And our Luke reading is a description of this, how as king, as ruler, Jesus Christ does humble himself, turning all expectations of how a king should act on their head as he goes to death on a cross. Kings are supposed to be in charge, not obedient. Kings are supposed to be powerful, not humble. Kings are supposed to lead armies into battle, not be put to death alone as a criminal. Kings wear crowns and sit on thrones. But this is the theology of the cross, a theology of suffering, not the theology of glory. The only crown Jesus has is a crown of thorns. His throne is the rough wood of the cross, with two thieves on either side. Christ does not follow the ways of the world. He refuses to use violence when it is used against him. He forgives his persecutors. He is indeed King of the Jews, and the king of creation, but a different kind of king, a servant king, a king who will not take up the sword, a king who says he did not come to judge the world but to save it.

Brothers and sisters, it's as if our world is in darkness. We struggle to learn how to move beyond the violence embedded in our culture. We look with dismay at the war and poverty and environmental destruction that afflicts our world, at the way in which human life is made a commodity or even considered worthless. We try the solutions the rulers and authorities of this world tell us to adopt, embracing violence abroad and consumption at home, and find out that these solve nothing at all. We can’t afford either one.

So who can help us? Who can be found to lift us out of this sorrow and fear we have created for ourselves? We are not so lost that we don't realize that we need a saviour. But our saviour isn’t any of the ones we seize on as who or what can make us happy and fulfilled. We won’t be saved by a political party or leader, or a celebrity, or a corporation. Salvation won’t come from a political or economic or social empire. No, the Bible says, God so loved the world that we were given God’s only Son: Jesus Christ, the image of God, the head of the church, the one who created all rulers and authorities on earth, the king who turned away from glory to become a beggar to love and save us and who brought peace through the blood of his cross. And so he alone is sovereign, he alone deserves our loyalty, he alone must reign in our wills, our minds, our bodies. And when we say to him, Jesus, remember me, he says to us as he brings us into his royal dominion as God’s people, you shall be with me in paradise.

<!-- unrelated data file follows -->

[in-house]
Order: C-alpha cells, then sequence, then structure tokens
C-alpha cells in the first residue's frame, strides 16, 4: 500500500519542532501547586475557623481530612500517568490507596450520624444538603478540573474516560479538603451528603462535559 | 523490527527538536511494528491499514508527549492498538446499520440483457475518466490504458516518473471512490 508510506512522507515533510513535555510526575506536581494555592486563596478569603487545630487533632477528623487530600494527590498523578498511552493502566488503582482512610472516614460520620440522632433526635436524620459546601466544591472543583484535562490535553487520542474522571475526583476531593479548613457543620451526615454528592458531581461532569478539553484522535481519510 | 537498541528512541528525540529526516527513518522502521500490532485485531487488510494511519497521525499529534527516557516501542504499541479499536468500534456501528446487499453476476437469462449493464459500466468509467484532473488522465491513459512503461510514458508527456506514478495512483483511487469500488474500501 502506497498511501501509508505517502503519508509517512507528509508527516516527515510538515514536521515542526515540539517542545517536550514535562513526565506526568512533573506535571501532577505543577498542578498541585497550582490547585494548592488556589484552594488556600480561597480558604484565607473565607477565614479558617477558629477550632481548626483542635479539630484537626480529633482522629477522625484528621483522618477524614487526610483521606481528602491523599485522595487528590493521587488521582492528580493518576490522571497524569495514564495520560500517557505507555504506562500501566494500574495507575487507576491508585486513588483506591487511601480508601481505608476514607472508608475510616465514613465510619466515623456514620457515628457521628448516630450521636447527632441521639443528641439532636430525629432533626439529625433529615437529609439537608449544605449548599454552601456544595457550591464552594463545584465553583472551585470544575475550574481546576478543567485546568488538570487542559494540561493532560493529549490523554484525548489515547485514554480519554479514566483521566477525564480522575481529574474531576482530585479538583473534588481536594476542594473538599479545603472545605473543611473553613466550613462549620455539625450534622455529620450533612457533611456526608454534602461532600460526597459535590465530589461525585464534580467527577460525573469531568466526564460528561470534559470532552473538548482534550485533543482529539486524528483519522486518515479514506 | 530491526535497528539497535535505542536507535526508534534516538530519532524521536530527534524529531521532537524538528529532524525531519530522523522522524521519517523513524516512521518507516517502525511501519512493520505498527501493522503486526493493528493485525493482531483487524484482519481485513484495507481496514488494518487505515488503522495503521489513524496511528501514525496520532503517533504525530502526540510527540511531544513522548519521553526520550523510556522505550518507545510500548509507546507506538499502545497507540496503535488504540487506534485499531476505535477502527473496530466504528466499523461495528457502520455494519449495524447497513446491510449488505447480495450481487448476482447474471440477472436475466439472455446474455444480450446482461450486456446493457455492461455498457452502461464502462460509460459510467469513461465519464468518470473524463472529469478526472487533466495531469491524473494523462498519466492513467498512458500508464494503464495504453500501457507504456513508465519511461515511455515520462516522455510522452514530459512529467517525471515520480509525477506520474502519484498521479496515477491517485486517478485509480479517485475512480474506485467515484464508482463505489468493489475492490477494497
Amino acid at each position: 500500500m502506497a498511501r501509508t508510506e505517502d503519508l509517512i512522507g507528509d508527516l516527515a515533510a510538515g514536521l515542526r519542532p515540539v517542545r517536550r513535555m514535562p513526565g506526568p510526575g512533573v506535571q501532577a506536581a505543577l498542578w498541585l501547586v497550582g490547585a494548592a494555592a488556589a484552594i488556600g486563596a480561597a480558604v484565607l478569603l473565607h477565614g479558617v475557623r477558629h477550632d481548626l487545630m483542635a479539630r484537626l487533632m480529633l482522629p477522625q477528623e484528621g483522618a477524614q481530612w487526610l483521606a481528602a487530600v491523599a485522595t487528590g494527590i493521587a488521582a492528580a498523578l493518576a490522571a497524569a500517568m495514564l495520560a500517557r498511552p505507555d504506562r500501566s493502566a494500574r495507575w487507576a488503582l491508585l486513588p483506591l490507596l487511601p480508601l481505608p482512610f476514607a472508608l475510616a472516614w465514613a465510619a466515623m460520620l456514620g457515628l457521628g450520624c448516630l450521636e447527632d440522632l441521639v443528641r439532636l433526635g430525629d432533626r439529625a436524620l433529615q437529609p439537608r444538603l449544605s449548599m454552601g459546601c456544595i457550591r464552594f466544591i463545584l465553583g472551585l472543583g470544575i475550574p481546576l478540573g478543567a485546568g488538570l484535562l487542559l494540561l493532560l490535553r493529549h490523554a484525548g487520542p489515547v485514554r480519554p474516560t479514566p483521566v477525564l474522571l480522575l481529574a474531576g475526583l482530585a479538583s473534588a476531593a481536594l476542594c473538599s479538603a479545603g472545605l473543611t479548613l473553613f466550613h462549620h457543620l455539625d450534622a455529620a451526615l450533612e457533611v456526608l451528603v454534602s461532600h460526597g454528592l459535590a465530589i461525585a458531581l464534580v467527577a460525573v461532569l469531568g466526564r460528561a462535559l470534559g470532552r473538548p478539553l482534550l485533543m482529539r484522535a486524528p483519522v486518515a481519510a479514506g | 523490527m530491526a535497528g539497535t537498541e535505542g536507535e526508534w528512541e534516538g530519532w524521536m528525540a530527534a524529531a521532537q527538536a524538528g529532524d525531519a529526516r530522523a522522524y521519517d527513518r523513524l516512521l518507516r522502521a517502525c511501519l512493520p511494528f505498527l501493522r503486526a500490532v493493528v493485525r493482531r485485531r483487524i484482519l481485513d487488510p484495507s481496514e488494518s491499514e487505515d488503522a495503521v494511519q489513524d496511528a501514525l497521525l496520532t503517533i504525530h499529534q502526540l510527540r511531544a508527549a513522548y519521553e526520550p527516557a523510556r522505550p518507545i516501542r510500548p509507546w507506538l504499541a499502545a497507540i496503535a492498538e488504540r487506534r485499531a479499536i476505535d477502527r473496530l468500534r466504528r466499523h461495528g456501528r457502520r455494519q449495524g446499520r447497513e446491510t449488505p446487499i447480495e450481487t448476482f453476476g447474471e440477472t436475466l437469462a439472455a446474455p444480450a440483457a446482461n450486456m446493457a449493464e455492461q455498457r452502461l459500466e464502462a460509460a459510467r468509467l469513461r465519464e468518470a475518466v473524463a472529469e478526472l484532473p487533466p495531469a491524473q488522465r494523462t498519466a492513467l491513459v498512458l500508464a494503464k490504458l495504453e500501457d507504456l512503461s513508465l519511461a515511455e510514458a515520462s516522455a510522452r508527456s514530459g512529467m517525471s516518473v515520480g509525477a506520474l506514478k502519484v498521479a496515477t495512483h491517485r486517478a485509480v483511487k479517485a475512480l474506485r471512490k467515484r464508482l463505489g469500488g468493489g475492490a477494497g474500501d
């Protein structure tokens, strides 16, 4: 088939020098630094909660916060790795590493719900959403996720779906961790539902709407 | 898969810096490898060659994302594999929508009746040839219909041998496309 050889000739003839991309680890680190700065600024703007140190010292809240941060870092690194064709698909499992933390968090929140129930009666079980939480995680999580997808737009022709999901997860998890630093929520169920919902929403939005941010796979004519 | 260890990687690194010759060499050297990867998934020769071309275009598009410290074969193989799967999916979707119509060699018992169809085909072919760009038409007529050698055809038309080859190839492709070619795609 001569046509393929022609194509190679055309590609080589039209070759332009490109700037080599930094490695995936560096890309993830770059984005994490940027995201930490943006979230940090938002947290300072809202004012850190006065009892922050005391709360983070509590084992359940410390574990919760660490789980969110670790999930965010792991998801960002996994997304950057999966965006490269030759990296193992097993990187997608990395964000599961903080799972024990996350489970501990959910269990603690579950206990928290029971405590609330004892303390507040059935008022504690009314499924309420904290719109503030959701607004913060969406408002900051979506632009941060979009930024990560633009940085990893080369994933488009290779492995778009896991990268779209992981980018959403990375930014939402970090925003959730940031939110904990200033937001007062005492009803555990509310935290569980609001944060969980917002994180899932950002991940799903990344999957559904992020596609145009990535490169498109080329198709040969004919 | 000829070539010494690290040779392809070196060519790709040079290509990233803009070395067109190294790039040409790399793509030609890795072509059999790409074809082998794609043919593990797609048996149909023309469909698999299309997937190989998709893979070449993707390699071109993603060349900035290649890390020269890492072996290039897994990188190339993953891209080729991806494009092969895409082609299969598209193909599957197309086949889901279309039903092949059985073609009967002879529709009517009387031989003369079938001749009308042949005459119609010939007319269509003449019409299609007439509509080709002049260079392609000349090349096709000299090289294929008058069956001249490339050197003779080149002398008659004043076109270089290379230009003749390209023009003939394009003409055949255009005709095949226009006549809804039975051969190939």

Friday, November 12, 2010

Yet More Online Nuttiness

So I retweeted several articles (like this one on the anti-Semitic overtones in Glenn Beck's current obsession with George Soros, and am now on several Twitter lists like 'hate-mongers-claiming-2b-christian,' 'list-of-mentally-ill-people,' 'listofpeoplementallyill,' 'list-GLBT-hate-mongers-of-Glenn-Beck.' I'm sure that I'm in great company. George Soros is not immune to criticism, but Glenn Beck's depiction of him as the 'Puppet Master' pulling the strings of international finance resurrects a dangerous anti-Semitic image, and Beck spreads what seem to me to be outright lies about how Soros survived the Shoah. So, as a straight Christian, I'm proud to be listed with other Christians and with GLBT opponents of Beck's close encounter with anti-Semitism.